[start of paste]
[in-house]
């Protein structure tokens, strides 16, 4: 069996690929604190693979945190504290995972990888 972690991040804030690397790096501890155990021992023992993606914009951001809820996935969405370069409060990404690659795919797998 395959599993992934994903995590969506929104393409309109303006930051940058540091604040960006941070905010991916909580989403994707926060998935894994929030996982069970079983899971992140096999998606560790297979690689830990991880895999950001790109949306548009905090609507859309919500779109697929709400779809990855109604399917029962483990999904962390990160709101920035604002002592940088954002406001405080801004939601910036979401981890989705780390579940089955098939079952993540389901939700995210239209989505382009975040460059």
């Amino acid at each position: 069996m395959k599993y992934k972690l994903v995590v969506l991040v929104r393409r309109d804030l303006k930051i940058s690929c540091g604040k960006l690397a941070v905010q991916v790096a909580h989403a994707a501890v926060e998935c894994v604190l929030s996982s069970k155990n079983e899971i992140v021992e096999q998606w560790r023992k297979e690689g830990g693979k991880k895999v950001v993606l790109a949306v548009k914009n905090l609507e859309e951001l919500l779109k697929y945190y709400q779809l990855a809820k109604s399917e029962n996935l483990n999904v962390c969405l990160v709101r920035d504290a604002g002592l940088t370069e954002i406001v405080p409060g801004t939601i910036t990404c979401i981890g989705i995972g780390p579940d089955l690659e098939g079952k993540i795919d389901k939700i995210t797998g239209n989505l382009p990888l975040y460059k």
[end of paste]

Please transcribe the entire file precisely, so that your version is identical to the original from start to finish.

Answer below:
[in-house]
């Protein structure tokens, strides 16, 4: 069996690929604190693979945190504290995972990888 972690991040804030690397790096501890155990021992023992993606914009951001809820996935969405370069409060990404690659795919797998 395959599993992934994903995590969506929104393409309109303006930051940058540091604040960006941070905010991916909580989403994707926060998935894994929030996982069970079983899971992140096999998606560790297979690689830990991880895999950001790109949306548009905090609507859309919500779109697929709400779809990855109604399917029962483990999904962390990160709101920035604002002592940088954002406001405080801004939601910036979401981890989705780390579940089955098939079952993540389901939700995210239209989505382009975040460059």
């Amino acid at each position: 069996m395959k599993y992934k972690l994903v995590v969506l991040v929104r393409r309109d804030l303006k930051i940058s690929c540091g604040k960006l690397a941070v905010q991916v790096a909580h989403a994707a501890v926060e998935c894994v604190l929030s996982s069970k155990n079983e899971i992140v021992e096999q998606w560790r023992k297979e690689g830990g693979k991880k895999v950001v993606l790109a949306v548009k914009n905090l609507e859309e951001l919500l779109k697929y945190y709400q779809l990855a809820k109604s399917e029962n996935l483990n999904v962390c969405l990160v709101r920035d504290a604002g002592l940088t370069e954002i406001v405080p409060g801004t939601i910036t990404c979401i981890g989705i995972g780390p579940d089955l690659e098939g079952k993540i795919d389901k939700i995210t797998g239209n989505l382009p990888l975040y460059k």